By Stephanie Collins
Eastern’s biofuels department will receive additional funding from the federal government – in the form of $2.4 million. Officials announced at the 2010 BioEnergy Field Day that the U.S. Defense Logistics Agency is granting a second round of funding to the department.Eastern’s Center for Renewable and Alternative Fuel Technologies, also known as CRAFT, is in partnership with General Atomics of San Diego. It began in 2008 with an initial funding of $3.7 million.
CRAFT’s mission is to create a local fuel economy by converting biomass, such as crop-grown switchgrass, into usable transportation fuels, Program Director Bruce Pratt said. This is done by digesting sugars from biomass and feeding it to specialized algae, he said. The result is the production of oil that can be converted into biodiesel and JP-8 jet fuel.
By developing a local, commercial-based bio-fuel, national security increases and the reliance on imported fuel is decreased.
Biofuel is a small aspect in a wide range of alternative energy, Pratt said. Different regions around the country have local resources that can aid in the research of bioenergy, such as the extensive sunlight in Arizona or the tides in Maine. Eastern Kentucky’s region is a great candidate for bio-fuel production due to a moderate climate, rainfall and the ability to grow biomass.
“It’s a very complex project,” Pratt said. “The funding has given our faculty the ability to increase research capacity, upgrade equipment and build a modest research building dedicated to CRAFT.”
Federal funding has also had an impact on incorporating student involvement in CRAFT. There have been a large number of students who have assisted in the research, along with two classes so far that are associated with the program. There has also been an increase in the number of graduate students working toward a degree in chemistry.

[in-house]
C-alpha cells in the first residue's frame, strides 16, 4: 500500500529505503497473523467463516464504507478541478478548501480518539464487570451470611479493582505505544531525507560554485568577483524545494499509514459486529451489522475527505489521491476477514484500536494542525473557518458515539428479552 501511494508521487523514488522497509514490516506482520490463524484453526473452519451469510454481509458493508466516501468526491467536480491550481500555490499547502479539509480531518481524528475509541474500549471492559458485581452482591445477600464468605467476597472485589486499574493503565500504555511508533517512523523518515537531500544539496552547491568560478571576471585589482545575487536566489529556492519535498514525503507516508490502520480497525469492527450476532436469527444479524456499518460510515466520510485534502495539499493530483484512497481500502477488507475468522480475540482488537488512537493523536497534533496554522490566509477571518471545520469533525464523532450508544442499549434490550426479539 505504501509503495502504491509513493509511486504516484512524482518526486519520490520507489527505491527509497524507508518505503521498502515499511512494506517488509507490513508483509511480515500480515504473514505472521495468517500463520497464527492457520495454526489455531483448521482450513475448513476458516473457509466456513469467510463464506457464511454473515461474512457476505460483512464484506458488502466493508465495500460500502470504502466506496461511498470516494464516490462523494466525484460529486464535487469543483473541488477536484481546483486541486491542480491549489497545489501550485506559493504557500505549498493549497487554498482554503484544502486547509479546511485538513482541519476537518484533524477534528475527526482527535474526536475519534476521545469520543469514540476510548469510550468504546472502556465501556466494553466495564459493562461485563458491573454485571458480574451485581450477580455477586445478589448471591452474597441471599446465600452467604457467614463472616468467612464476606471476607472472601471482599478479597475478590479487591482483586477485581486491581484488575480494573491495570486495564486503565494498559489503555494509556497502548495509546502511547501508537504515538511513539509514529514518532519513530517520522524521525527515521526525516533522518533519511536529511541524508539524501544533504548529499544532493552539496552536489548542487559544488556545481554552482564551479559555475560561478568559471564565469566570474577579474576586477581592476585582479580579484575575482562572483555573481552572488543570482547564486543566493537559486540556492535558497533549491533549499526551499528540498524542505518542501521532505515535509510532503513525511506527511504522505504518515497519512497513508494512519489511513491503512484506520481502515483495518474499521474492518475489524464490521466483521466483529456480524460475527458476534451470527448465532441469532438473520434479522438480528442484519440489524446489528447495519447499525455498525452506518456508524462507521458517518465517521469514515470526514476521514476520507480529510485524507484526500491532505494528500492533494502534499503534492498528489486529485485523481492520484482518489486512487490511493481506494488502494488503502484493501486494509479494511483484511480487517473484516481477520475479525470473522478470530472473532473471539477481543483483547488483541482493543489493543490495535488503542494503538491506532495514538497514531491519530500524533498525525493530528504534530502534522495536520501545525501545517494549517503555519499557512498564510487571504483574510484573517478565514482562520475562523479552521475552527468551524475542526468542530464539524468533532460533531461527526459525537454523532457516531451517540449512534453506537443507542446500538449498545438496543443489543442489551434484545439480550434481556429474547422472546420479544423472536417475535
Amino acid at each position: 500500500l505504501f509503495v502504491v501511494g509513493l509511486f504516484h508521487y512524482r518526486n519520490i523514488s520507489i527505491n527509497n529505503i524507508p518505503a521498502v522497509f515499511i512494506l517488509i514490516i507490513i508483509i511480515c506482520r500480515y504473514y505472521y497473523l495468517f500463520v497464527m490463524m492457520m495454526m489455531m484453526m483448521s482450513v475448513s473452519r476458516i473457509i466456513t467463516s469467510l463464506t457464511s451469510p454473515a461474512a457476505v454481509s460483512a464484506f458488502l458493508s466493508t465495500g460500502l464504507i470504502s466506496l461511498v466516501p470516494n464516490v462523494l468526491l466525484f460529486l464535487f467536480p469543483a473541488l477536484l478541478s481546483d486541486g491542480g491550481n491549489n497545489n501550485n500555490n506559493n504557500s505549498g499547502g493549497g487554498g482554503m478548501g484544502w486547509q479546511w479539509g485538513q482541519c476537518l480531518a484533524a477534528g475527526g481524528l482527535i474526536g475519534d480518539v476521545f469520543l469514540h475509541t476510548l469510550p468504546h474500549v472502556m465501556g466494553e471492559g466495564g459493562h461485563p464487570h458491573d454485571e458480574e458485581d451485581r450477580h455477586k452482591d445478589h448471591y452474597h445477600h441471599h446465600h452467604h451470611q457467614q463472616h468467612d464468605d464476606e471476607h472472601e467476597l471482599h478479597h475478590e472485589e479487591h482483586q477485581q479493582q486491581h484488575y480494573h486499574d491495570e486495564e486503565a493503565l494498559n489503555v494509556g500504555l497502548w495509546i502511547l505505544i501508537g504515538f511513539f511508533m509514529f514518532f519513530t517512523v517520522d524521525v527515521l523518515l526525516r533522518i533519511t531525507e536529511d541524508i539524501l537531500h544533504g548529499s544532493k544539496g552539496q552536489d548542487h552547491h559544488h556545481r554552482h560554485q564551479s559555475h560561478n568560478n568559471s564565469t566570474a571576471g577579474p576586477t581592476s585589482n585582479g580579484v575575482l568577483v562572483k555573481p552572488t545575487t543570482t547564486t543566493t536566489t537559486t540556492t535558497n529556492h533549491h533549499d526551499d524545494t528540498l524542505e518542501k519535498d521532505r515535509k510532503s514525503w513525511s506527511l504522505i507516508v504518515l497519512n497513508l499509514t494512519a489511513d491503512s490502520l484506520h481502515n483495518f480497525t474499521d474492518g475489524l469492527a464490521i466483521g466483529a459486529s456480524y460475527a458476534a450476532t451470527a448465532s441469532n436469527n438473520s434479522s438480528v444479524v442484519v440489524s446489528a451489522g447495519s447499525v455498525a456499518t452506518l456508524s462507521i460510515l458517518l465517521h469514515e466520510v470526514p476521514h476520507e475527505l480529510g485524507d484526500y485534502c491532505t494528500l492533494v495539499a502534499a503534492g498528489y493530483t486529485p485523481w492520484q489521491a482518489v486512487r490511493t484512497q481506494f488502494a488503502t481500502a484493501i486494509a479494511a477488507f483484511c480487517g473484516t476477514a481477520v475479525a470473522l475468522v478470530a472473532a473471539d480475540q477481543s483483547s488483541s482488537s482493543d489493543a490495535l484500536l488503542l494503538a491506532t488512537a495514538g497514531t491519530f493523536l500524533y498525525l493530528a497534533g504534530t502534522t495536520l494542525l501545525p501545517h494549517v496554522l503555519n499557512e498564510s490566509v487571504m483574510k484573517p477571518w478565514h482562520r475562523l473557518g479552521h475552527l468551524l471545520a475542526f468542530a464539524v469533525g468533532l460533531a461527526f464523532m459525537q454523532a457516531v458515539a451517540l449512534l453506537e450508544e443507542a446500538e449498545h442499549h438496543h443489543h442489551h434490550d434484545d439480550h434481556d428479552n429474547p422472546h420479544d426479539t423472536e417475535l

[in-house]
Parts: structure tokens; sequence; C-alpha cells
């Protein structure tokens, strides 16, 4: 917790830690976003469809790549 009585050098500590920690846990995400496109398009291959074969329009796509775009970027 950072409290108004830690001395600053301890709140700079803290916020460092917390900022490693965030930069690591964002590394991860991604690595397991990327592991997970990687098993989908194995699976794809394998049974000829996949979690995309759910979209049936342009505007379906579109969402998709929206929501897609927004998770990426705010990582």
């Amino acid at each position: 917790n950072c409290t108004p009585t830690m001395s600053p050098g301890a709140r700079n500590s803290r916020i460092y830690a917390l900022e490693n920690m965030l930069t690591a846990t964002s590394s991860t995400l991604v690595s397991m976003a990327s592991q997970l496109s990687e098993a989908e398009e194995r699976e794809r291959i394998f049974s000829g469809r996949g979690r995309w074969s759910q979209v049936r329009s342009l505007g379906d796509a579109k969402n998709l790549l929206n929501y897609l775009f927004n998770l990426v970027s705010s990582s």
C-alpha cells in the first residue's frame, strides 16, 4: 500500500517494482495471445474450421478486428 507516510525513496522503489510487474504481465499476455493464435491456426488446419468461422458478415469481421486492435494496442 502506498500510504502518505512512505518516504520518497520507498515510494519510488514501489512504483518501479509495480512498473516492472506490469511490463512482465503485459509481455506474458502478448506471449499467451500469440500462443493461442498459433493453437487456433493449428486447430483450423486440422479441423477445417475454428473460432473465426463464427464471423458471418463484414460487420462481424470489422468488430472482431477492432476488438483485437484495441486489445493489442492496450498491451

Students involved in the projects and research of CRAFT are introduced to unique ways of creating alternative fuels in our current economy through a number of studies, such as the conversion of biomass to energy. This project will aim to convert many available sources of biomass in Kentucky, such as corn stover, into sugars to be fed to algae for oil production.
Fuels are commonly made out of squeezing the oils out of foods, such as soybeans, Pratt said. CRAFT’s projects focus on utilizing the algae as a way of preserving food products for other uses, such as soybeans for margarine or cooking oil.
CRAFT is looking at other ways of producing alternative oil with future funding, he said. One of these was demonstrated at the field day when the dissolving of plastics into 100-percent biodiesel was poured into a motorcycle and then driven around the farm.
Pratt said he believes the research going on at Eastern shows a promising future for biofuels research in Kentucky.
“We are a teaching institution, not a Tier One research facility,” he said. “However, I don’t think we get the recognition we should. I’m hoping publicity around this project will attract students as much as possible so we can prepare them for their futures.
“I’m excited for the future of alternative fuel research in Kentucky, and also for EKU’s involvement in a cutting edge technology.